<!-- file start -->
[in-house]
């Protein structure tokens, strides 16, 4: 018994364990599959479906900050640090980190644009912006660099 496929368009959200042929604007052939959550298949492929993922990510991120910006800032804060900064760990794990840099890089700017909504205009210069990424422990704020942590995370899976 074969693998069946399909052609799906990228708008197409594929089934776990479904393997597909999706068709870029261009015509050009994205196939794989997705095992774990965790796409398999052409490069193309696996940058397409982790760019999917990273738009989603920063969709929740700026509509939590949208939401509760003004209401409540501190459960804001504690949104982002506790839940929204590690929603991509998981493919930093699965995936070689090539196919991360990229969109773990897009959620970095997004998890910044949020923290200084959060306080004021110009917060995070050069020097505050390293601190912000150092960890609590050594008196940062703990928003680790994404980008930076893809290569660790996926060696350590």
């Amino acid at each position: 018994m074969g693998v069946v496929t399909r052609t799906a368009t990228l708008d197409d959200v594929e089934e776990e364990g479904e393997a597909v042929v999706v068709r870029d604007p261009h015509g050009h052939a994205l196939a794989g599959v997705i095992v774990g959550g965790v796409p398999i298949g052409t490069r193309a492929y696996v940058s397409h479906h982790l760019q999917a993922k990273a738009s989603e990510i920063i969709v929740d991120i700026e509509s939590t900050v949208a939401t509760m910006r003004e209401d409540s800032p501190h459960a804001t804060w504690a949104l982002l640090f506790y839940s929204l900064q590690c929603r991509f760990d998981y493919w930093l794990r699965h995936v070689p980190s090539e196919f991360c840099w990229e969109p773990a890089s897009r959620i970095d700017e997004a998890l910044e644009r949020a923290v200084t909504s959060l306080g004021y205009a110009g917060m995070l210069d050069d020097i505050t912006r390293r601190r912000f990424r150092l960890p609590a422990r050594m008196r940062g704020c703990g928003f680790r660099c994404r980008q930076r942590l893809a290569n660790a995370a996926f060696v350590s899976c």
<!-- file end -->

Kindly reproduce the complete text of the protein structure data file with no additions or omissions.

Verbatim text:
[in-house]
């Protein structure tokens, strides 16, 4: 018994364990599959479906900050640090980190644009912006660099 496929368009959200042929604007052939959550298949492929993922990510991120910006800032804060900064760990794990840099890089700017909504205009210069990424422990704020942590995370899976 074969693998069946399909052609799906990228708008197409594929089934776990479904393997597909999706068709870029261009015509050009994205196939794989997705095992774990965790796409398999052409490069193309696996940058397409982790760019999917990273738009989603920063969709929740700026509509939590949208939401509760003004209401409540501190459960804001504690949104982002506790839940929204590690929603991509998981493919930093699965995936070689090539196919991360990229969109773990897009959620970095997004998890910044949020923290200084959060306080004021110009917060995070050069020097505050390293601190912000150092960890609590050594008196940062703990928003680790994404980008930076893809290569660790996926060696350590």
């Amino acid at each position: 018994m074969g693998v069946v496929t399909r052609t799906a368009t990228l708008d197409d959200v594929e089934e776990e364990g479904e393997a597909v042929v999706v068709r870029d604007p261009h015509g050009h052939a994205l196939a794989g599959v997705i095992v774990g959550g965790v796409p398999i298949g052409t490069r193309a492929y696996v940058s397409h479906h982790l760019q999917a993922k990273a738009s989603e990510i920063i969709v929740d991120i700026e509509s939590t900050v949208a939401t509760m910006r003004e209401d409540s800032p501190h459960a804001t804060w504690a949104l982002l640090f506790y839940s929204l900064q590690c929603r991509f760990d998981y493919w930093l794990r699965h995936v070689p980190s090539e196919f991360c840099w990229e969109p773990a890089s897009r959620i970095d700017e997004a998890l910044e644009r949020a923290v200084t909504s959060l306080g004021y205009a110009g917060m995070l210069d050069d020097i505050t912006r390293r601190r912000f990424r150092l960890p609590a422990r050594m008196r940062g704020c703990g928003f680790r660099c994404r980008q930076r942590l893809a290569n660790a995370a996926f060696v350590s899976c």